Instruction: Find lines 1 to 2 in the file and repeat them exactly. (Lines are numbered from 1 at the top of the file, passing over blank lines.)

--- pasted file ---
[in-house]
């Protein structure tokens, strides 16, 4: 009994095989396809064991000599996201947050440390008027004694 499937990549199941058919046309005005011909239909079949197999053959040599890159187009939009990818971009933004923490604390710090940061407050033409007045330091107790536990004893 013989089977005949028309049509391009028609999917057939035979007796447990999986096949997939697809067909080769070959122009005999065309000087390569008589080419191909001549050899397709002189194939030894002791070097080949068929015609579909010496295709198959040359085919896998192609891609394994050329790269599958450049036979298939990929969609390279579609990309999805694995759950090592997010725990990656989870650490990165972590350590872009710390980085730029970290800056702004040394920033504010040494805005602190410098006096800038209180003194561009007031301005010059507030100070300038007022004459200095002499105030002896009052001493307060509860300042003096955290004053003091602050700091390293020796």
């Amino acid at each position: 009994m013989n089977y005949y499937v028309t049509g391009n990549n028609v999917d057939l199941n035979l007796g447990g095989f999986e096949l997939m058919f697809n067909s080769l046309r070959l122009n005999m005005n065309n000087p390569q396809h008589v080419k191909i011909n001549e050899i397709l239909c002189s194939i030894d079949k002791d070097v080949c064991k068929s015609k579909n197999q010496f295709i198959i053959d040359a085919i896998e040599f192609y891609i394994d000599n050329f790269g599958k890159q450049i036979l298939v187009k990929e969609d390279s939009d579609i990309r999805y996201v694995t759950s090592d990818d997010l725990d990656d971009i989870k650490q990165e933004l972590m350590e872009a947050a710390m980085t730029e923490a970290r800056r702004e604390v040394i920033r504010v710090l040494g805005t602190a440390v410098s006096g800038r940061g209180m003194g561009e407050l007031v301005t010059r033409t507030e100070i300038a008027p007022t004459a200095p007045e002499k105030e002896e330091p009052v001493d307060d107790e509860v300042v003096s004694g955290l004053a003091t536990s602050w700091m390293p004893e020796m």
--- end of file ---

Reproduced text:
[in-house]
């Protein structure tokens, strides 16, 4: 009994095989396809064991000599996201947050440390008027004694 499937990549199941058919046309005005011909239909079949197999053959040599890159187009939009990818971009933004923490604390710090940061407050033409007045330091107790536990004893 013989089977005949028309049509391009028609999917057939035979007796447990999986096949997939697809067909080769070959122009005999065309000087390569008589080419191909001549050899397709002189194939030894002791070097080949068929015609579909010496295709198959040359085919896998192609891609394994050329790269599958450049036979298939990929969609390279579609990309999805694995759950090592997010725990990656989870650490990165972590350590872009710390980085730029970290800056702004040394920033504010040494805005602190410098006096800038209180003194561009007031301005010059507030100070300038007022004459200095002499105030002896009052001493307060509860300042003096955290004053003091602050700091390293020796």